Air Force Says Failure Cause in Deadly V-22 Crash Still Unknown

A probe into the reason for the mishap that killed eight off the coast of Japan in November remains ongoing, the service said.

Air Force accident investigators continue to search for the root cause behind the deadly CV-22 Osprey crash off the coast of Japan in November that killed eight service members on board the tiltrotor aircraft.

The CV-22 assigned to the Air Force’s 353rd Special Operations Wing at Yokota Air Base, Japan, went down offshore of Yakushima Island on November 29 with eight crewmembers on board during a routine training mission. There were no survivors.

“At this time, the material failure that occurred is known but the cause of the failure has not been determined,” U.S. Air Force Special Operations Command (AFSOC) said Tuesday in a statement.

Immediately following the crash, Lieutenant General Tony Bauernfeind, commander of AFSOC, convened both a safety investigation board for internal military mishap prevention and an accident investigation board. One week later, Bauernfeind also instituted an operational stand-down of the Air Force CV-22 fleet amid the accident probe. The action prompted the Navy and Marine Corps to also ground all V-22 variants out of caution.

“Both investigations are still actively in progress, and analysis is ongoing to determine the cause of the mishap,” AFSOC said. “Engineering testing and analysis is ongoing to understand the cause of the material failure, a critical part of the investigation. Any disclosure of findings prior to investigations being finalized is premature and presumptive. As final safety investigation findings and recommendations are received, the priority is to inform our deliberate return to fly and ensure CV-22 aircrew and maintainers have the information they need to prevent future mishaps.”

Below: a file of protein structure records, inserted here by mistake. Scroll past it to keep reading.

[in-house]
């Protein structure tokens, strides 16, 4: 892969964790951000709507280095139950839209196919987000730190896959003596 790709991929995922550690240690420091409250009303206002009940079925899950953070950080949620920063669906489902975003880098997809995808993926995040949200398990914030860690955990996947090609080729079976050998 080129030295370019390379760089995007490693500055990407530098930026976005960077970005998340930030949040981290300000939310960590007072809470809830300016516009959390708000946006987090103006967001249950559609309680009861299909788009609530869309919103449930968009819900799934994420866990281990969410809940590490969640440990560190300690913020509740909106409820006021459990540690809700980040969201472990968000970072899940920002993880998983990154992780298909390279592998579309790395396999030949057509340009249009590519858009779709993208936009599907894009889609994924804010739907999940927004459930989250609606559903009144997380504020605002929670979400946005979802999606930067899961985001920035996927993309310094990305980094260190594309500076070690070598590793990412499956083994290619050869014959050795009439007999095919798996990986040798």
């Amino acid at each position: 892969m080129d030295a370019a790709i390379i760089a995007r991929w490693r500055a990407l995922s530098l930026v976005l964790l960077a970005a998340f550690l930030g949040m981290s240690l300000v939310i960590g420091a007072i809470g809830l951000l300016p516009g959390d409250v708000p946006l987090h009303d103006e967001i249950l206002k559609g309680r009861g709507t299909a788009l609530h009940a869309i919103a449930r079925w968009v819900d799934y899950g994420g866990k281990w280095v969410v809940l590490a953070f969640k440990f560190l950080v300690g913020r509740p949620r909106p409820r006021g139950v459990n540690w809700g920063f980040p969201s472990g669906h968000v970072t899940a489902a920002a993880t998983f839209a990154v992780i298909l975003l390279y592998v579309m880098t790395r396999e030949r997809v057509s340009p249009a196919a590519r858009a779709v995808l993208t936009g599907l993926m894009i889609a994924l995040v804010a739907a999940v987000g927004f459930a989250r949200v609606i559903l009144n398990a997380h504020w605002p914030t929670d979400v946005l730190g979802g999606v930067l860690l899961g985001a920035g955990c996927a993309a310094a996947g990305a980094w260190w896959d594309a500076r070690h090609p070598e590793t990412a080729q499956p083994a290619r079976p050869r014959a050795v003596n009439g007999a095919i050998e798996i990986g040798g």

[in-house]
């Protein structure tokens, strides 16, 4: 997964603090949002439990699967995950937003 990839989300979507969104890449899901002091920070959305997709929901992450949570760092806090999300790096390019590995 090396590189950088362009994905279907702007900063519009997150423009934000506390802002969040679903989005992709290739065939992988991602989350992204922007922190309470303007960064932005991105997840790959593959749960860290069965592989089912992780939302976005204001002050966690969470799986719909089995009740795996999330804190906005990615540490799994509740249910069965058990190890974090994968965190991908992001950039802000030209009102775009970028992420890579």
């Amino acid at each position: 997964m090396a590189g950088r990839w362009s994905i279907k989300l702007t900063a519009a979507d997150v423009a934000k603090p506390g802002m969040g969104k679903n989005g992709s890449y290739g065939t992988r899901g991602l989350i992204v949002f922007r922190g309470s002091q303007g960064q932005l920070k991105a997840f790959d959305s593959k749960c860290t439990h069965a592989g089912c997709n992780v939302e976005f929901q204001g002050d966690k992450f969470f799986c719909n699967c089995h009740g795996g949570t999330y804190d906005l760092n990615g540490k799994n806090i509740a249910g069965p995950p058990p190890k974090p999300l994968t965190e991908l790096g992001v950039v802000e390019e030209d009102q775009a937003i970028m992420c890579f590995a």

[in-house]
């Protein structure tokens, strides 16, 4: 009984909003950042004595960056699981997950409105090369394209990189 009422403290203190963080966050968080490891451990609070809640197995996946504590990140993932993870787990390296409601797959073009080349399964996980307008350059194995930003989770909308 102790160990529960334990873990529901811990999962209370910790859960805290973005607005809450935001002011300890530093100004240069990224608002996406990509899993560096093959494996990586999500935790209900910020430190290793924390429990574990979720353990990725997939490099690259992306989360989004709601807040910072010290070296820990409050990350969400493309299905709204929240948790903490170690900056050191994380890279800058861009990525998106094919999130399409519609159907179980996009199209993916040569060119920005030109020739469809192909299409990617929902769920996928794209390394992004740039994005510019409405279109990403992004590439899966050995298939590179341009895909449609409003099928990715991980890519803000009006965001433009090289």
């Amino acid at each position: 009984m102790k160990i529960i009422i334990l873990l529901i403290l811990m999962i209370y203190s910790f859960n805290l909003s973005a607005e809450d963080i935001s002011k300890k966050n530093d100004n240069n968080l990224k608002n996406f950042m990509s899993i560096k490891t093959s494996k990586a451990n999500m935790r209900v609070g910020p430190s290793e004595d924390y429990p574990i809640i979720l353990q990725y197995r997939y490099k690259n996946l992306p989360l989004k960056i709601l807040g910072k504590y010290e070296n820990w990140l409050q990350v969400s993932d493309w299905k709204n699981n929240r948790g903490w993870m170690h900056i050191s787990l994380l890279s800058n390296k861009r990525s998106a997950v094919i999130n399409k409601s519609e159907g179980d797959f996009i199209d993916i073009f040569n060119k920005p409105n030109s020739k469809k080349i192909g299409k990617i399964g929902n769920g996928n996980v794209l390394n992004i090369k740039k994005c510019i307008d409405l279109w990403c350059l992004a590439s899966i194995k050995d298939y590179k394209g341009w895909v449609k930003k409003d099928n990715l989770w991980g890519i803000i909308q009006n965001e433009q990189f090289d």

When the accident investigation is complete, families of those killed in the crash will be briefed on its findings before it is publicly released, AFSOC said. The command said it was also working in close coordination with the V-22 Joint Program Office and stakeholders to assess when a change in the ongoing operational stand-down of the V-22 will occur.

The Air Force is also conducting a comprehensive internal review to determine if its CV-22 elements are “appropriately organized, trained, and equipped for safe, effective, and efficient special operations,” Defense One reported. 


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